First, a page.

My day will end with a massage, but first I have an appointment with world-renowned psychiatrist Dr. Thilo Beck. Now I understand the transference: when you fall in love with your therapist. He is so kind and wise. I tell him I’ve slipped into borderline agoraphobia, caused in part by isolation (Gerber tells me there’s a mental health time bomb looming among high-flyers because of WFH). Dr. Beck practices ACT: Acceptance and Commitment Therapy. The clinic also offers dialectical behavior therapy: talk therapy for high-risk, suicidal patients, those with substance abuse, bipolar disorder, PTSD, eating disorders. It aims to replace all-or-nothing thinking with a more balanced approach to emotions through mindfulness, crisis survival skills and communication.
He agrees that I have complex PTSD and low self-esteem. I should say “I feel anxious” instead of “I’m anxious.” I have to think about my tombstone: what should the inscription be? “It’s not exciting to be anxious. It’s a waste of time.’ I have to imagine that I am driving the bus of life and these feelings are passengers. “Be nice to them. Say “Welcome to my bus”. He says that my self-critical attitude has “made you excel at your work, for that very reason.” Think of anxiety as a parrot on your shoulder,” he tells me. “You are loud today! Down!”
I tell Dr. Beck that I was too scared to take my antidepressant, citalopram. He suggests I try meditation. I went on a week’s quiet retreat, I say, but my thoughts continued to spiral. His only answer is: practice.
The next day I meet with the neurologist Dr. Nikolina Burchina. I have an EEG (electroencephalogram), which measures electrical activity in the brain, and many tests: how is my memory? I tell her
Two years ago I suffered from vertigo due to an ear infection. I am profoundly deaf which makes me more nervous.
The most informative session is with nutrition scientist Priscilla Sanchez, a vegan from Ecuador. I’m learning that I’m deficient in vitamins B12 and D, as well as omega 3, and I’m not eating enough protein. She prescribes supplements: B-complex, omega 3, vitamin D3 and red yeast rice, a natural statin, suggesting adding hemp seed to my morning porridge. My B12 is so low they put me on an IV.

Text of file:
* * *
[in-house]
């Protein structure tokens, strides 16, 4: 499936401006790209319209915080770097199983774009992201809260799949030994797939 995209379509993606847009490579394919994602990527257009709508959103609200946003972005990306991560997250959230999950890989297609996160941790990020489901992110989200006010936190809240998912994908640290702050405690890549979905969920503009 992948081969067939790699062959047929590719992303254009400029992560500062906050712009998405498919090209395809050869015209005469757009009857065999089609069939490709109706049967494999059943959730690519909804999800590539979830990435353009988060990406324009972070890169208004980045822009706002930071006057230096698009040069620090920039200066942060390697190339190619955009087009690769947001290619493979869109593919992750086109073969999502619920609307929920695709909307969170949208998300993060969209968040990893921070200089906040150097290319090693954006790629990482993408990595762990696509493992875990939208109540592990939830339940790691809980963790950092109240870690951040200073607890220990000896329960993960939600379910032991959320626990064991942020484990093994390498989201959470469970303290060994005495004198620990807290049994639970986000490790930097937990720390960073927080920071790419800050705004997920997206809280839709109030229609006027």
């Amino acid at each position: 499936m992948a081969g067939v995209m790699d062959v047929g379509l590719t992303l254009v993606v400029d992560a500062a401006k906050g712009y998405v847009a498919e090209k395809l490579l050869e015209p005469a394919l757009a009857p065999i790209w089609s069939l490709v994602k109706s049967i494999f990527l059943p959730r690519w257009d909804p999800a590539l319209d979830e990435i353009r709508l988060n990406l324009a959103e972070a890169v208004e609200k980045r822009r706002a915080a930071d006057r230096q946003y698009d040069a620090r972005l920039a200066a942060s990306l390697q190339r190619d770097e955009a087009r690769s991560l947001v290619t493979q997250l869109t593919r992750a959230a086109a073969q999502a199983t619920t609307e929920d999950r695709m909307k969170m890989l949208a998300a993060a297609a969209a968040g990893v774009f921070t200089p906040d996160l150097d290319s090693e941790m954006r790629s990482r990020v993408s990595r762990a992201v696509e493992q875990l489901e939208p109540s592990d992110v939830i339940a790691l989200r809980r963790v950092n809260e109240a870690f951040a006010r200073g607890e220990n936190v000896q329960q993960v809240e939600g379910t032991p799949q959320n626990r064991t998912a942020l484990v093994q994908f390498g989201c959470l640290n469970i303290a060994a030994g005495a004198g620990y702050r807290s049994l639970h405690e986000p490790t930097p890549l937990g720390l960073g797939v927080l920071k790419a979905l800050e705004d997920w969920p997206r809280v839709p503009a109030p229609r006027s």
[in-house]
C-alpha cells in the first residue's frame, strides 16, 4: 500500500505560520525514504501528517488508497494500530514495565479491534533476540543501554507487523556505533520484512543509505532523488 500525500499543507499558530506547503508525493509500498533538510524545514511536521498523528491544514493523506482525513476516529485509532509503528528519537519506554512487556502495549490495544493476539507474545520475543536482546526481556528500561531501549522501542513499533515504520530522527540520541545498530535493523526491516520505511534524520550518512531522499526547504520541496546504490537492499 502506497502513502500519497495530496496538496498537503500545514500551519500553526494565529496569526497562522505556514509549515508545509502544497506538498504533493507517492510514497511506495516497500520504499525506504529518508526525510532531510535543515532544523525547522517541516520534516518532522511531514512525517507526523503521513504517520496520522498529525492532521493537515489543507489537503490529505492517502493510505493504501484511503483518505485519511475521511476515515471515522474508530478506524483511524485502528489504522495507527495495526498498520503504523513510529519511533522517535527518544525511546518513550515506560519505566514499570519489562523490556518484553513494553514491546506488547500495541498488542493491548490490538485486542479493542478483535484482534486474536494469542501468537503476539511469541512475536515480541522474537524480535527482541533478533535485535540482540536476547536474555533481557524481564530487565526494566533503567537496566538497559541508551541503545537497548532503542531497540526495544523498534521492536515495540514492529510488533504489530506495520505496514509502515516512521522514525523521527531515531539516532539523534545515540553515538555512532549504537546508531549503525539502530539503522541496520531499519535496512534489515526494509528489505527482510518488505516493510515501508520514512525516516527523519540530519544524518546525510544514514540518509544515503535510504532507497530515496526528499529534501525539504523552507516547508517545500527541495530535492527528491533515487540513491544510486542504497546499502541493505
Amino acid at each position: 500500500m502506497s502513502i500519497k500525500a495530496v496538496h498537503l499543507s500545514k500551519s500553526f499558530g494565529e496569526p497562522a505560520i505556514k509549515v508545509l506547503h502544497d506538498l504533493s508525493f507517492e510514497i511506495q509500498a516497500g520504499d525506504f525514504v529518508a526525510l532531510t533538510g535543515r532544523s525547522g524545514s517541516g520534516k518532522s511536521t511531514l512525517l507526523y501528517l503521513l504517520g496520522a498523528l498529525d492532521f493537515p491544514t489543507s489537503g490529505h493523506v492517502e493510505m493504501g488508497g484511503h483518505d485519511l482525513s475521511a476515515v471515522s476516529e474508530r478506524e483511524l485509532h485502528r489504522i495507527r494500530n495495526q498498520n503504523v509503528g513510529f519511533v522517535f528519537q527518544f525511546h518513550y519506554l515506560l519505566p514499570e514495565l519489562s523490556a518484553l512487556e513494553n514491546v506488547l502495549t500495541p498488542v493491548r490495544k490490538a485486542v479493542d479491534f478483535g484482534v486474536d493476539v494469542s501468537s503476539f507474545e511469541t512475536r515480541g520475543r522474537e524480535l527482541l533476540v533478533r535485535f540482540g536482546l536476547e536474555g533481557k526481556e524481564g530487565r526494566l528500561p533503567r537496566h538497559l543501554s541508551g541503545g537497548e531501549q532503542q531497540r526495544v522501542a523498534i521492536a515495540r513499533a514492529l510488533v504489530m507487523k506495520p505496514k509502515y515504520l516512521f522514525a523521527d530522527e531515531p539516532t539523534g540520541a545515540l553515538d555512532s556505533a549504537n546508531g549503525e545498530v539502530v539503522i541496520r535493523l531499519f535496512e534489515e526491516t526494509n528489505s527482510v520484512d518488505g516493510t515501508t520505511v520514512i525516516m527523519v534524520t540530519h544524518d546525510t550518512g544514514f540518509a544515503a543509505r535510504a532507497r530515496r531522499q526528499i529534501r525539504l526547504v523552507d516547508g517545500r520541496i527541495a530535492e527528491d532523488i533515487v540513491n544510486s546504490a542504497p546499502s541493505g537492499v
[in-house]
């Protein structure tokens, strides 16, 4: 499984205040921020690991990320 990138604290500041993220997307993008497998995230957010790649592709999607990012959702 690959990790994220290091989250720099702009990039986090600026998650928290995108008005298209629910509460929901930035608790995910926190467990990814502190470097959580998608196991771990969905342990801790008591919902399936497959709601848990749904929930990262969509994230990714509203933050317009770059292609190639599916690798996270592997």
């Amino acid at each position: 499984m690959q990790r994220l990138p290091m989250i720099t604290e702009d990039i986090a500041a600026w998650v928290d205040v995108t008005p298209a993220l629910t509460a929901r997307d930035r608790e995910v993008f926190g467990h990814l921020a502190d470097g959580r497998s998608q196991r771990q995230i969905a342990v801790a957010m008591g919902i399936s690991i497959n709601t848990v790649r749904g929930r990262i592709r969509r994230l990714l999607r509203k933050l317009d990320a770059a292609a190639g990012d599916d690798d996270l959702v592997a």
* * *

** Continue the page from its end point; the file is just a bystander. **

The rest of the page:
On my last night, Gerber took me to the Alex restaurant, which has windows overlooking the water. To my surprise he said I could have a glass of champagne. In between treatments, many of his clients like to try something new, like hang gliding. Every whim is satisfied: a movie star brought five dogs.
I have to meet my team from Switzerland in a few weeks for the latest results, which take time in the lab: my DNA, gut health, stress levels, sleep patterns, pap test result. At the Langham Hotel in London, I’m shaking in my shoes. The team flew in from Zurich to tell me the results. My gut health is good: I don’t have colon cancer, although I have an intolerance to mushrooms and, hell, wine. My DNA? They found no markers of Alzheimer’s or addiction. Surprisingly, none for arthritis, which afflicts all the women in my family.
“But was I born terrible?” I ask Sanchez.
My HRV (heart rate variability), which was measured over a 24 hour period, confirms how anxious I am. During the day my BPM (beats per minute) is 73. During sleep it is 67. A reduction of 30 percent is optimal; my reduction is 2.9 percent. I barely rest. The reason? “Your anxiety is due to poor nutrition,” Sanchez tells me. “We’ve studied your cells, we’ve studied your genetics – everything points to poor nutrient intake.”
Eating too little can be just as harmful as eating too much and has been linked to depression. Worryingly, the bone density analysis found osteoporosis in my spine. This can be traced back to my anorexia from the age of 11. Damn you, Vogue – for the one thing
I used since 1977. I believed I had to be thin to be beautiful for men to want me. Turns out it could cripple me.
The good news? The damage is reversible. Lie hands me a bag of supplements. I will be reassessed in a year. Most important is calcium for my bones, magnesium for stress relief and probiotics for increasing serotonin levels. I was given a list of foods to eat, little and often: eight servings of fruits and vegetables, five nuts and seeds, four proteins, and five grains and starches each day.
I was told I needed to learn to breathe and given a device called the Oxa (which costs around £300): it’s a sensor strapped to my chest and monitored by an app that tells me how to breathe to reduce stress. Laughter will also help. The team says I should start feeling less anxious in just a few weeks. Here is hope.
As they leave, Gerber gives me a gift: a limited edition Montblanc ballpoint pen. “Everyone gets a personalized gift with meaning behind it.”
I will keep it as a reminder every time I use it to be kind to myself. We all deserve a long and happy life.
For more details, visit paracelsus-recovery.com